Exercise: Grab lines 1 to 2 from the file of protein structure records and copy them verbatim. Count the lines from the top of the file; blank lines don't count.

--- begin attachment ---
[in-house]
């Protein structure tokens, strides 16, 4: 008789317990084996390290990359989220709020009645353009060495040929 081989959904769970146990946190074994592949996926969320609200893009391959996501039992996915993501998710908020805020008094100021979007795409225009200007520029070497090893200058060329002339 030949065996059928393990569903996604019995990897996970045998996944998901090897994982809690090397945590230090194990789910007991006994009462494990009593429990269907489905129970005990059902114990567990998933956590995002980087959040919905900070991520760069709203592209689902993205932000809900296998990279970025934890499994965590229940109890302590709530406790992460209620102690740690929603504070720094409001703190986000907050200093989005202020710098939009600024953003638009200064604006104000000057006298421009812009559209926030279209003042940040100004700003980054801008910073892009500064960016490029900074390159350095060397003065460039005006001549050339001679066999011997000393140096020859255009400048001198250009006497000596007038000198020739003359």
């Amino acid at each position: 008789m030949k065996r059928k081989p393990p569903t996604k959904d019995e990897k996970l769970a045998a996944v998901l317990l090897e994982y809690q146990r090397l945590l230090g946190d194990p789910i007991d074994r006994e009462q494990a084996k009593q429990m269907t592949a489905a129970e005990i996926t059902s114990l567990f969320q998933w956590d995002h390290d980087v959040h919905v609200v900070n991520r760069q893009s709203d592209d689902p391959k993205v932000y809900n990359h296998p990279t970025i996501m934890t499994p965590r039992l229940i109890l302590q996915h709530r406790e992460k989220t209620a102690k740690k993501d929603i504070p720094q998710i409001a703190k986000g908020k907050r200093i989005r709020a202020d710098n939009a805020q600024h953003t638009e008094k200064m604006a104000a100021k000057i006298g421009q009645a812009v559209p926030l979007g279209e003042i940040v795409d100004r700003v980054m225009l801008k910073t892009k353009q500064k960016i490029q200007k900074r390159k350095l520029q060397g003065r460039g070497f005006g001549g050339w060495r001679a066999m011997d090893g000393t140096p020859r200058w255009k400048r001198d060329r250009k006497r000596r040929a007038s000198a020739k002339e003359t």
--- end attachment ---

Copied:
[in-house]
């Protein structure tokens, strides 16, 4: 008789317990084996390290990359989220709020009645353009060495040929 081989959904769970146990946190074994592949996926969320609200893009391959996501039992996915993501998710908020805020008094100021979007795409225009200007520029070497090893200058060329002339 030949065996059928393990569903996604019995990897996970045998996944998901090897994982809690090397945590230090194990789910007991006994009462494990009593429990269907489905129970005990059902114990567990998933956590995002980087959040919905900070991520760069709203592209689902993205932000809900296998990279970025934890499994965590229940109890302590709530406790992460209620102690740690929603504070720094409001703190986000907050200093989005202020710098939009600024953003638009200064604006104000000057006298421009812009559209926030279209003042940040100004700003980054801008910073892009500064960016490029900074390159350095060397003065460039005006001549050339001679066999011997000393140096020859255009400048001198250009006497000596007038000198020739003359």